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Inventing Iron Man: The Possibility of a Human Machine Hardcover – August 25, 2011


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Inventing Iron Man: The Possibility of a Human Machine + Becoming Batman: The Possibility of a Superhero + The Physics of Superheroes: Spectacular Second Edition
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Product Details

  • Hardcover: 224 pages
  • Publisher: Johns Hopkins University Press; 1 edition (August 25, 2011)
  • Language: English
  • ISBN-10: 1421402262
  • ISBN-13: 978-1421402260
  • Product Dimensions: 8.7 x 5.8 x 0.8 inches
  • Shipping Weight: 14.4 ounces (View shipping rates and policies)
  • Average Customer Review: 4.4 out of 5 stars  See all reviews (32 customer reviews)
  • Amazon Best Sellers Rank: #842,802 in Books (See Top 100 in Books)

Editorial Reviews

Review

Like a true costumed hero, Zehr masks learning in the guise of pop culture enthusiasm... a perfect source to learn about the history of Iron Man and the strength and limits of the human body and brain.

(www.whatistechnoagain.com)

Zehr's university-based research includes neuroplasticity, akin to neural rewiring, associated with exercise training and rehabilitation. This expertise, combined with Zehr's childlike curiosity and proficiency in martial arts, makes Inventing Iron Man—along with Becoming Batman before it—a fascinating exploration of human potential.

(Christopher Wanjek LiveScience.com)

A unique and much recommended read for anyone with an interest in the reality of super science.

(Midwest Book Review)

Highly commended to all who enjoy a look into the world of superheroes—but science nerds will like it, too.

(Steven King The Pilot)

The character of Iron Man represents a compelling and culturally popular interpretation of what may be possible in the future with enhanced prosthetic devices.

(Choice)

A fine pick for science fiction and science holdings alike.

(Midwest Book Review)

Back in the sixties, when I first dreamed up the concept of Iron Man, I thought, 'What if a man had a suit of armor, like the knights of old—but modern armor that housed all sorts of miniaturized, technical weaponry? Such a man would seem to be the ultimate superhero.' At first, I didn't give much thought to what that suit of armor might mean to the man inside—how it might affect his body and/or his brain and subtly blur the line between human and machine. But now, almost 40 years later, E. Paul Zehr has tackled that very subject. Inventing Iron Man is his fascinating vision of the real-life implications of my original concept.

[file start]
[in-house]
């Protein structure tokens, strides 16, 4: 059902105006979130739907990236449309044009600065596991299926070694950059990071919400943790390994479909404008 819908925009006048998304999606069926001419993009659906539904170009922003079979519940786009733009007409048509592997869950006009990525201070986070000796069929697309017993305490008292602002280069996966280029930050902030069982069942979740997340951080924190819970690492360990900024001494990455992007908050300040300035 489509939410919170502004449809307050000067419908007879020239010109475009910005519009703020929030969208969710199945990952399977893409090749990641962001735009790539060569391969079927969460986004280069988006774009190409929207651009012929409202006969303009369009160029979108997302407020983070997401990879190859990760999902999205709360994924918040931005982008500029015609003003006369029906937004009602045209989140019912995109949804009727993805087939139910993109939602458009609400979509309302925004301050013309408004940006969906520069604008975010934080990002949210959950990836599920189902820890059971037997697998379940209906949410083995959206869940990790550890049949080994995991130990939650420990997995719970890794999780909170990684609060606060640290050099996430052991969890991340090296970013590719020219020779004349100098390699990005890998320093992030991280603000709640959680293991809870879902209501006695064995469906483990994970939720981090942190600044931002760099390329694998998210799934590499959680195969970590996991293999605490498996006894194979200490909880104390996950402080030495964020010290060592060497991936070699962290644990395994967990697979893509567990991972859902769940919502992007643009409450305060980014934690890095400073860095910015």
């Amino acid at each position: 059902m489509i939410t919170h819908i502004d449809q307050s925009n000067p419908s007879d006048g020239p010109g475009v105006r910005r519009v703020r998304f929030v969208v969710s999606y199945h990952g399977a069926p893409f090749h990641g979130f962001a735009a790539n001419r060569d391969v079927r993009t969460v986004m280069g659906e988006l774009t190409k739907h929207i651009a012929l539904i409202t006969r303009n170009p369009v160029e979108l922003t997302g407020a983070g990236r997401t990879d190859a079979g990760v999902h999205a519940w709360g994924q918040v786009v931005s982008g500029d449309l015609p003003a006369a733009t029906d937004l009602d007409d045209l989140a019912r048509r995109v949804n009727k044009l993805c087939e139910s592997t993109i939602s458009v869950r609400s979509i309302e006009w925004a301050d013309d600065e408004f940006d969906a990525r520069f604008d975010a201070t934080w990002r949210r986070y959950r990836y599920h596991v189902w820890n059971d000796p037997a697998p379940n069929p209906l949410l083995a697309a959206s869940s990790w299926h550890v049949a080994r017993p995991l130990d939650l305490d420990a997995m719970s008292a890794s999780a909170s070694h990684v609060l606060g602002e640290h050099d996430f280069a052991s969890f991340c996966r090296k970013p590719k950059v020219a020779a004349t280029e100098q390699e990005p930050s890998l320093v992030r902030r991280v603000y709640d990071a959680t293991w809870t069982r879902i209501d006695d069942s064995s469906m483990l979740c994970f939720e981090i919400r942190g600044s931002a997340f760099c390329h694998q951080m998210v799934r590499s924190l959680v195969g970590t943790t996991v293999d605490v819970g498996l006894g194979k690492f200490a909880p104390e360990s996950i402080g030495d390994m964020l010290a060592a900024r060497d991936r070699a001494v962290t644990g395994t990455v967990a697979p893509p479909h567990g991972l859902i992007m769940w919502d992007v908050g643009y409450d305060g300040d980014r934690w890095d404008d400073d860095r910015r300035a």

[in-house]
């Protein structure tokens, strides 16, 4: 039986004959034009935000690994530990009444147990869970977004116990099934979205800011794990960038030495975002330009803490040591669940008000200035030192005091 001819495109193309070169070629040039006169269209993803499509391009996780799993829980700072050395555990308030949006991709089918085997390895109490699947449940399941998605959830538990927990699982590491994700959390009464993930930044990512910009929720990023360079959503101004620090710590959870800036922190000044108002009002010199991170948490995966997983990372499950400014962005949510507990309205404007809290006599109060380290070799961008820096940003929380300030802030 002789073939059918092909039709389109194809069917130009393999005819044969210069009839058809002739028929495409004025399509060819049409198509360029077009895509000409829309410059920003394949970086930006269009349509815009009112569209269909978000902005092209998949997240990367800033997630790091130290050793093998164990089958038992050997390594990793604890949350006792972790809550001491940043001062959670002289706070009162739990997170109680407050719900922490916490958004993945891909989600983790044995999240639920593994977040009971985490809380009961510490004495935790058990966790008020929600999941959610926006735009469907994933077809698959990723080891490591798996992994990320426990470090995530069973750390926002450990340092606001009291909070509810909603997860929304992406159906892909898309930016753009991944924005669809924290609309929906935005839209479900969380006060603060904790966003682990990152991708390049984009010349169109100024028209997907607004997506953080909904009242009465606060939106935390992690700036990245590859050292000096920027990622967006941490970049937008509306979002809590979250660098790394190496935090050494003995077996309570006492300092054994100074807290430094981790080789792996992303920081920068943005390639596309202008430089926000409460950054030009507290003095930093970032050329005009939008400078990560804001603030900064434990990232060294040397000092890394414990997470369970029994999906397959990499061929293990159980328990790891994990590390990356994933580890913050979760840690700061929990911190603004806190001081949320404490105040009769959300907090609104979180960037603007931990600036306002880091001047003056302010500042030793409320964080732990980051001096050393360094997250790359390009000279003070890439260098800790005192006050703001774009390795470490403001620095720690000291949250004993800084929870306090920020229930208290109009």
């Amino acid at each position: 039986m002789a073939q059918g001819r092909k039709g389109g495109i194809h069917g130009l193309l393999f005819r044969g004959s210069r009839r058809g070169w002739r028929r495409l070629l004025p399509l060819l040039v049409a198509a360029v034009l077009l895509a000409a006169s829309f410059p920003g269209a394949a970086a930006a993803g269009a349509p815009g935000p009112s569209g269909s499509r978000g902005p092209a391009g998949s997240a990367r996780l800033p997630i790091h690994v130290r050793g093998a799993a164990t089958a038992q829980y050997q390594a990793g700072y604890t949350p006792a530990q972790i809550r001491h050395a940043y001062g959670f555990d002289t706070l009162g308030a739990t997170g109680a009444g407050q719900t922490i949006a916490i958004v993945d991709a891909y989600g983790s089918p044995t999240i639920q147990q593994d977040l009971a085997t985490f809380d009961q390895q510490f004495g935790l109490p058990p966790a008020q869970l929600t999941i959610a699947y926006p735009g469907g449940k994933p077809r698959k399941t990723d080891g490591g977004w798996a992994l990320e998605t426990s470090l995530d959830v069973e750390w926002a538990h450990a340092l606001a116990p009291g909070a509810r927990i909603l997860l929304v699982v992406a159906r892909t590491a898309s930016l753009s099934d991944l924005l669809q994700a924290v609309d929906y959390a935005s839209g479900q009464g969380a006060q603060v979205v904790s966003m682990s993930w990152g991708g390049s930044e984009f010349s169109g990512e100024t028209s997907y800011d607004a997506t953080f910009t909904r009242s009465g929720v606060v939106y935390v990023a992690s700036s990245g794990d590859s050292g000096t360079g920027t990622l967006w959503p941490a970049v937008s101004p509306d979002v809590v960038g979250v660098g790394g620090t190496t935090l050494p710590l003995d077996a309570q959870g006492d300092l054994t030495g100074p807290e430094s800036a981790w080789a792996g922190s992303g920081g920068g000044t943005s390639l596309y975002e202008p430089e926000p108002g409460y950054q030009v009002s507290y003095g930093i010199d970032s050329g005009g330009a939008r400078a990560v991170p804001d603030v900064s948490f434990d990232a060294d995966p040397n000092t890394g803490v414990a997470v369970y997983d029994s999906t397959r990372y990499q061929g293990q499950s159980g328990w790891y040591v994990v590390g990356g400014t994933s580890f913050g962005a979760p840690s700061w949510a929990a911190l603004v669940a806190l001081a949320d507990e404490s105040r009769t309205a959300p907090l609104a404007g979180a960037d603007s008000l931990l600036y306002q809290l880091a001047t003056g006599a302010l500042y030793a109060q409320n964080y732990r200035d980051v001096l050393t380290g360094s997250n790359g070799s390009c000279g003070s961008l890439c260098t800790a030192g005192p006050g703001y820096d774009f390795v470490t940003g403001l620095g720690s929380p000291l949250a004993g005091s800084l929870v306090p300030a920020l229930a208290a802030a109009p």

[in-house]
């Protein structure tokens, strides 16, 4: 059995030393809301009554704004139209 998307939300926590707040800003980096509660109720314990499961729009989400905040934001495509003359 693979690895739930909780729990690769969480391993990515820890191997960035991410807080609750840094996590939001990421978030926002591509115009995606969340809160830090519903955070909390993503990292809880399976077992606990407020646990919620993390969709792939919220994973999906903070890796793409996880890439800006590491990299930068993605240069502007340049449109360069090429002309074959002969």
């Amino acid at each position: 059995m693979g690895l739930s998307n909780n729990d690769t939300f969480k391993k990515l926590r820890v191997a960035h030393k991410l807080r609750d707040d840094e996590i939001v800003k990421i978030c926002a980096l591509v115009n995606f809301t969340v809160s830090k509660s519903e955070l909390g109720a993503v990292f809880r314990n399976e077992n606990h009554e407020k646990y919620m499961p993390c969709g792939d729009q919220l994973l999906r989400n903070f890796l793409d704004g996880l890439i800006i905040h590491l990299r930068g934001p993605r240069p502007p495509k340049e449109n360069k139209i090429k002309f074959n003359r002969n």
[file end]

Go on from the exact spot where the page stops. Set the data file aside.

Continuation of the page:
(Stan Lee, comic icon and creator of Iron Man)

E. Paul Zehr, surely one of the coolest of professors, has done something interesting, enlightening, and maybe just a bit quixotic. He has built a bridge between the fantasy science of superhero comics and the eyes-front innovations of real-life technological innovators. It is a primer on what's possible now and what might soon become possible in our world and what Iron Man's been up to in his.

(Dennis O'Neil, Iron Man writer and editor)

This wonderful book lays out... the only true way to see the Iron Man—as a prosthesis... a book that educates and delights. I hope you enjoy it as much as I did.

(from the foreword by Warren Ellis)

About the Author

E. Paul Zehr is a professor of neuroscience and kinesiology at the University of Victoria, British Columbia, and the author of Becoming Batman: The Possibility of a Superhero, also published by Johns Hopkins. For more information about finding your inner superhero, visit www.inventingironman.com.


More About the Author

E. PAUL ZEHR, PhD, is professor, author, & martial artist at the University of Victoria. He uses superheroes as foils for exploring science, human achievement and ability. His recent pop-sci books include BECOMING BATMAN: THE POSSIBILITY OF A SUPERHERO (2008), INVENTING IRON MAN: THE POSSIBILITY OF A HUMAN MACHINE (2011), and the forthcoming hybrid novel PROJECT SUPERHERO (2014). Paul won the 2012 Craigdarroch Award for Research Communications at UVIC. He is a regular speaker at conferences and comic book conventions including San-Diego International Comic Con and New York Comic Con and has presented to the Academy of Motion Pictures Arts and Sciences on the science of superheroes. Paul blogs at Psychology Today "Black Belt Brain" and guest blogs at Scientific American.

Customer Reviews

4.4 out of 5 stars
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See all 32 customer reviews
And the answer to that question just may very well surprise you.
Shawn Kovacich
In this documentary about a fictional character, Iron Man, E. Paul Zehr creates a factual book about exoskeleton suits and their potential development and future use.
Thomas
Whereas, the other "science of ..." books that I've enjoyed have been about shows or movies that I really liked.
Tung Yin

Most Helpful Customer Reviews

6 of 6 people found the following review helpful By Stephanie on September 26, 2011
Format: Hardcover
A couple of years ago, I read and reviewed a book called Becoming Batman: The Possibility of a Superhero. Unlike many other superhero-meets-something topics (usually that "something" is philosophy related), this one interested me on two fundamental levels: it talked about Batman from the appreciative standpoint of specific comic book issues, and it showed me with rock hard, scientific proof which aspects of my favorite caped crusader were possible to achieve by way of body and mind and which were not.